Many have expressed shock at the voter distribution numbers of the 2016 U.S. election, but one result in particular stood out: according to exit polls, 29% of Latinx voters cast a ballot for Trump, a small increase from the 27% who voted for Mitt Romney in 2012.
However, a new election eve poll from Latino Decisions has cast doubt on these figures. "Exit polls get results from a small, non-representative sample of a handful of precincts," Gabriel Sanchez and Matt A. Barreto write in the Washington Post. They explain why their methodology is more sound: "By contrast, the Latino Decisions election eve poll includes a random statewide sample of all Latino voters across each state."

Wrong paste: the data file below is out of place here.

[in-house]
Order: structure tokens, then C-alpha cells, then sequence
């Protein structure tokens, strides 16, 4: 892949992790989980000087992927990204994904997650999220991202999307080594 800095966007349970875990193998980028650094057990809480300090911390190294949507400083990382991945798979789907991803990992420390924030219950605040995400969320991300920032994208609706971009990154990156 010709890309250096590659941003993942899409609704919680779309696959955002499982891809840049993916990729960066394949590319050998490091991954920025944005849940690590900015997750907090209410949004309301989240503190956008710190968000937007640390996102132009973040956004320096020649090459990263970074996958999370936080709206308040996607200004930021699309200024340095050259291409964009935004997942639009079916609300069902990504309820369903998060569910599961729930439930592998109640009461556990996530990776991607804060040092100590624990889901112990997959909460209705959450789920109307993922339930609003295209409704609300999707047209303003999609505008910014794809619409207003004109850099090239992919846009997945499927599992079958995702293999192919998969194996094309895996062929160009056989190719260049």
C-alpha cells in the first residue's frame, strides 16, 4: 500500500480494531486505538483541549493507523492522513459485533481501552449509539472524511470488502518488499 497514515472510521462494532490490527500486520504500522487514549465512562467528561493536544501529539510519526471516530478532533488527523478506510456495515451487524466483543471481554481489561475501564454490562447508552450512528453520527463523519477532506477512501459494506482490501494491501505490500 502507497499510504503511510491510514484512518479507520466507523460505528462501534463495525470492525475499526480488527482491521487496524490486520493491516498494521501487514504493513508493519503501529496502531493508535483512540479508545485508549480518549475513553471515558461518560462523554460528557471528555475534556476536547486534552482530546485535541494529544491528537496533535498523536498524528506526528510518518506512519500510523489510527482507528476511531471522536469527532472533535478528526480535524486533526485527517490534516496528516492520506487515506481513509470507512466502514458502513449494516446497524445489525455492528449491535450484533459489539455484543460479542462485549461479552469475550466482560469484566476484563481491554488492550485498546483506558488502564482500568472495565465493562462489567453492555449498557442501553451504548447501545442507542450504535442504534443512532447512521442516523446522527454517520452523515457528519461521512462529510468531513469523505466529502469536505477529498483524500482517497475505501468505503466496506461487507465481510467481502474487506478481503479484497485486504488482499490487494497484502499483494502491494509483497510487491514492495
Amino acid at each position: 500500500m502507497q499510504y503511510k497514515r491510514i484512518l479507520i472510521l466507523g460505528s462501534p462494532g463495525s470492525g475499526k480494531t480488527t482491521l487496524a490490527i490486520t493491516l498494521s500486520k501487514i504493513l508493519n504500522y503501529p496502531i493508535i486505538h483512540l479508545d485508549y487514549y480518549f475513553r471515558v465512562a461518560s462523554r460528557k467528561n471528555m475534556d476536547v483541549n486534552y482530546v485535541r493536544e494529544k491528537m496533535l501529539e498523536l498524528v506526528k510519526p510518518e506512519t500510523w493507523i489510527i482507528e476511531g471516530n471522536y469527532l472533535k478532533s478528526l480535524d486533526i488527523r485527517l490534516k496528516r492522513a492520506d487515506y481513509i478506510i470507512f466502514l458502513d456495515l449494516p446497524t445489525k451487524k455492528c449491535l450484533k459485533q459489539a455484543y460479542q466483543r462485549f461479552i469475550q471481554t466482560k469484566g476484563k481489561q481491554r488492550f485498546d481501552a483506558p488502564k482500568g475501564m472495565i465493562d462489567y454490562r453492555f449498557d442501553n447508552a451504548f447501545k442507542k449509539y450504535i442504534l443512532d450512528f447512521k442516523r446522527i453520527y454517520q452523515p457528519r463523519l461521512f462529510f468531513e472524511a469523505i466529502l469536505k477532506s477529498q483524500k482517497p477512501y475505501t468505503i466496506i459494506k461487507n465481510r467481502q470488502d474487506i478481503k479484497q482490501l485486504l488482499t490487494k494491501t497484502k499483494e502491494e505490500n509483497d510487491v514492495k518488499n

The study found that Trump's share of the Latinx vote was 18%, which is a record low for any presidential candidate. 79% of the ballots went to Hillary Clinton, who received a larger share than Barack Obama did in 2012 (75%). This demographic turned out in huge numbers, too — between 13.1 million to 14.7 million, the study estimates, which is a significant increase from 11.2 million Latinx votes in 2012.
The findings of the study suggest voters were overwhelmingly compelled to the ballot box to avoid a Trump presidency, rather than excitement for Clinton's campaign. "Trump’s anti-Mexican and anti-immigrant comments throughout the campaign season appeared to energize the Latino electorate," the authors of the study note. "Our Election Eve Poll finds that 55 percent of Latino voters stated that Trump was 'hostile' toward Latinos or Hispanics and 29 percent said he 'did not care too much' about Latinos."